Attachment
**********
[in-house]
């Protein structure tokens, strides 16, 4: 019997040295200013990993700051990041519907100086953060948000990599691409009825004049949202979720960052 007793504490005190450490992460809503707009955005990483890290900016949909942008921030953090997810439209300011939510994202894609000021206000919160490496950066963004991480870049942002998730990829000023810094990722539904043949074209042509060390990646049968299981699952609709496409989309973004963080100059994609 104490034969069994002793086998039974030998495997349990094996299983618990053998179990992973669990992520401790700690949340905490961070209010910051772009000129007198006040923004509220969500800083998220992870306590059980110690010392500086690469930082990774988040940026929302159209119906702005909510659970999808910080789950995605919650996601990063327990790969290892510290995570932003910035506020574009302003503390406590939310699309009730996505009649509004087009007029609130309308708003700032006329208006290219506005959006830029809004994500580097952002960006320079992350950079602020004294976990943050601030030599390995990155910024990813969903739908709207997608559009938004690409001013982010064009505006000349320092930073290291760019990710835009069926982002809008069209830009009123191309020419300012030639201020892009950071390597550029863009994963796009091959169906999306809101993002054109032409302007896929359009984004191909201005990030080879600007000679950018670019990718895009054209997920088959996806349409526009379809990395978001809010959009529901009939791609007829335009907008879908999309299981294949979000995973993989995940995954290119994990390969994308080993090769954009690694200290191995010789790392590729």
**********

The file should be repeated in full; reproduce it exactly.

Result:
[in-house]
């Protein structure tokens, strides 16, 4: 019997040295200013990993700051990041519907100086953060948000990599691409009825004049949202979720960052 007793504490005190450490992460809503707009955005990483890290900016949909942008921030953090997810439209300011939510994202894609000021206000919160490496950066963004991480870049942002998730990829000023810094990722539904043949074209042509060390990646049968299981699952609709496409989309973004963080100059994609 104490034969069994002793086998039974030998495997349990094996299983618990053998179990992973669990992520401790700690949340905490961070209010910051772009000129007198006040923004509220969500800083998220992870306590059980110690010392500086690469930082990774988040940026929302159209119906702005909510659970999808910080789950995605919650996601990063327990790969290892510290995570932003910035506020574009302003503390406590939310699309009730996505009649509004087009007029609130309308708003700032006329208006290219506005959006830029809004994500580097952002960006320079992350950079602020004294976990943050601030030599390995990155910024990813969903739908709207997608559009938004690409001013982010064009505006000349320092930073290291760019990710835009069926982002809008069209830009009123191309020419300012030639201020892009950071390597550029863009994963796009091959169906999306809101993002054109032409302007896929359009984004191909201005990030080879600007000679950018670019990718895009054209997920088959996806349409526009379809990395978001809010959009529901009939791609007829335009907008879908999309299981294949979000995973993989995940995954290119994990390969994308080993090769954009690694200290191995010789790392590729």